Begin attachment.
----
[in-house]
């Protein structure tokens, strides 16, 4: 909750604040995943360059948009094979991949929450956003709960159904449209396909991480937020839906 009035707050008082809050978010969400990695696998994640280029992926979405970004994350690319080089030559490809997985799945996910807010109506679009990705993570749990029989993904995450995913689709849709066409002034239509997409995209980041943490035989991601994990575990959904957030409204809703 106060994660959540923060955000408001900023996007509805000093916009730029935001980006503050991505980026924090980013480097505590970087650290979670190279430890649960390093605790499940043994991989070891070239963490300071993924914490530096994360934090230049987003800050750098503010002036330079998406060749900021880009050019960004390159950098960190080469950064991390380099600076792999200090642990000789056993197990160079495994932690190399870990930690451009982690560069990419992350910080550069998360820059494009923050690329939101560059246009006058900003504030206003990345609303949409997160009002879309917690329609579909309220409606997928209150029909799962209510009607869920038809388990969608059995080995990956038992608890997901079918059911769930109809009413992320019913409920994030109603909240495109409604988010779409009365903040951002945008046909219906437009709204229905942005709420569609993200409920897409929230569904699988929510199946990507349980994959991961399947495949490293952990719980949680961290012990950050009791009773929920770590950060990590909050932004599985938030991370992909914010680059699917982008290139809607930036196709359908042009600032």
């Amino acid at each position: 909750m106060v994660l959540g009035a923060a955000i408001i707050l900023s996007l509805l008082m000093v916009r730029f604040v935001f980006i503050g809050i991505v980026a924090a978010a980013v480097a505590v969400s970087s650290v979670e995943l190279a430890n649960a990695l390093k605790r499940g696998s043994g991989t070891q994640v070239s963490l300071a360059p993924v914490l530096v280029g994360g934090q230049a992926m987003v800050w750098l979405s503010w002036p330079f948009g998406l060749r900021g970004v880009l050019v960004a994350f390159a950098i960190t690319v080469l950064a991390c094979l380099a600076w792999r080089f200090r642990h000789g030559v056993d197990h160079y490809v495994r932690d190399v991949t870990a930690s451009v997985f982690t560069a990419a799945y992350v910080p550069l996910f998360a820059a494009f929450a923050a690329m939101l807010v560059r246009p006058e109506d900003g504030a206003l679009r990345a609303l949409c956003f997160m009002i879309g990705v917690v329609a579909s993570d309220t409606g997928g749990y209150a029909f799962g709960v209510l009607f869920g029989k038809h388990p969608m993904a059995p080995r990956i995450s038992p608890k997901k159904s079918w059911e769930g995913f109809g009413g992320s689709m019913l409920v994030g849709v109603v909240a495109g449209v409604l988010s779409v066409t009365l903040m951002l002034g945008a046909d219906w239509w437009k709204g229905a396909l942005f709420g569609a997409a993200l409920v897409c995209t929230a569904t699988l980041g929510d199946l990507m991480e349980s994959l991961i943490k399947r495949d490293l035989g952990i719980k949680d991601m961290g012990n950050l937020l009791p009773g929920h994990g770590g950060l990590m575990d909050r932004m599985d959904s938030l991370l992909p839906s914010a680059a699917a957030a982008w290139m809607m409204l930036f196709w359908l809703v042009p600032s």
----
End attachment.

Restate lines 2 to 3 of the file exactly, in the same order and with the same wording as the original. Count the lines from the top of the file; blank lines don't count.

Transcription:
């Protein structure tokens, strides 16, 4: 909750604040995943360059948009094979991949929450956003709960159904449209396909991480937020839906 009035707050008082809050978010969400990695696998994640280029992926979405970004994350690319080089030559490809997985799945996910807010109506679009990705993570749990029989993904995450995913689709849709066409002034239509997409995209980041943490035989991601994990575990959904957030409204809703 106060994660959540923060955000408001900023996007509805000093916009730029935001980006503050991505980026924090980013480097505590970087650290979670190279430890649960390093605790499940043994991989070891070239963490300071993924914490530096994360934090230049987003800050750098503010002036330079998406060749900021880009050019960004390159950098960190080469950064991390380099600076792999200090642990000789056993197990160079495994932690190399870990930690451009982690560069990419992350910080550069998360820059494009923050690329939101560059246009006058900003504030206003990345609303949409997160009002879309917690329609579909309220409606997928209150029909799962209510009607869920038809388990969608059995080995990956038992608890997901079918059911769930109809009413992320019913409920994030109603909240495109409604988010779409009365903040951002945008046909219906437009709204229905942005709420569609993200409920897409929230569904699988929510199946990507349980994959991961399947495949490293952990719980949680961290012990950050009791009773929920770590950060990590909050932004599985938030991370992909914010680059699917982008290139809607930036196709359908042009600032």
């Amino acid at each position: 909750m106060v994660l959540g009035a923060a955000i408001i707050l900023s996007l509805l008082m000093v916009r730029f604040v935001f980006i503050g809050i991505v980026a924090a978010a980013v480097a505590v969400s970087s650290v979670e995943l190279a430890n649960a990695l390093k605790r499940g696998s043994g991989t070891q994640v070239s963490l300071a360059p993924v914490l530096v280029g994360g934090q230049a992926m987003v800050w750098l979405s503010w002036p330079f948009g998406l060749r900021g970004v880009l050019v960004a994350f390159a950098i960190t690319v080469l950064a991390c094979l380099a600076w792999r080089f200090r642990h000789g030559v056993d197990h160079y490809v495994r932690d190399v991949t870990a930690s451009v997985f982690t560069a990419a799945y992350v910080p550069l996910f998360a820059a494009f929450a923050a690329m939101l807010v560059r246009p006058e109506d900003g504030a206003l679009r990345a609303l949409c956003f997160m009002i879309g990705v917690v329609a579909s993570d309220t409606g997928g749990y209150a029909f799962g709960v209510l009607f869920g029989k038809h388990p969608m993904a059995p080995r990956i995450s038992p608890k997901k159904s079918w059911e769930g995913f109809g009413g992320s689709m019913l409920v994030g849709v109603v909240a495109g449209v409604l988010s779409v066409t009365l903040m951002l002034g945008a046909d219906w239509w437009k709204g229905a396909l942005f709420g569609a997409a993200l409920v897409c995209t929230a569904t699988l980041g929510d199946l990507m991480e349980s994959l991961i943490k399947r495949d490293l035989g952990i719980k949680d991601m961290g012990n950050l937020l009791p009773g929920h994990g770590g950060l990590m575990d909050r932004m599985d959904s938030l991370l992909p839906s914010a680059a699917a957030a982008w290139m809607m409204l930036f196709w359908l809703v042009p600032s």